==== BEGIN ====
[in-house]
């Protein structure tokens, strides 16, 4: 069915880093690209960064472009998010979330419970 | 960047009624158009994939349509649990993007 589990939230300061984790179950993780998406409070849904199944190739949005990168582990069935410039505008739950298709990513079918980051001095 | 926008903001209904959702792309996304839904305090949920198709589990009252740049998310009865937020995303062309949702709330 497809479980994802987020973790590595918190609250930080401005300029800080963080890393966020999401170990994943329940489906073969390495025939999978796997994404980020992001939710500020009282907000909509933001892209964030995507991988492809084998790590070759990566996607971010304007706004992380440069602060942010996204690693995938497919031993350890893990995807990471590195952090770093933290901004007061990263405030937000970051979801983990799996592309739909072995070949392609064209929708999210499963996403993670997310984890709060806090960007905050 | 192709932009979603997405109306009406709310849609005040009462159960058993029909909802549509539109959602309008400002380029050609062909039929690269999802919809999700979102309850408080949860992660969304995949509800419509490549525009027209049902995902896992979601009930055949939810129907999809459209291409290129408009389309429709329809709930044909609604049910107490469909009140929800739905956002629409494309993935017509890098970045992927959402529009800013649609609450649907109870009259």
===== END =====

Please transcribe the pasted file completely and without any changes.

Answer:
[in-house]
């Protein structure tokens, strides 16, 4: 069915880093690209960064472009998010979330419970 | 960047009624158009994939349509649990993007 589990939230300061984790179950993780998406409070849904199944190739949005990168582990069935410039505008739950298709990513079918980051001095 | 926008903001209904959702792309996304839904305090949920198709589990009252740049998310009865937020995303062309949702709330 497809479980994802987020973790590595918190609250930080401005300029800080963080890393966020999401170990994943329940489906073969390495025939999978796997994404980020992001939710500020009282907000909509933001892209964030995507991988492809084998790590070759990566996607971010304007706004992380440069602060942010996204690693995938497919031993350890893990995807990471590195952090770093933290901004007061990263405030937000970051979801983990799996592309739909072995070949392609064209929708999210499963996403993670997310984890709060806090960007905050 | 192709932009979603997405109306009406709310849609005040009462159960058993029909909802549509539109959602309008400002380029050609062909039929690269999802919809999700979102309850408080949860992660969304995949509800419509490549525009027209049902995902896992979601009930055949939810129907999809459209291409290129408009389309429709329809709930044909609604049910107490469909009140929800739905956002629409494309993935017509890098970045992927959402529009800013649609609450649907109870009259």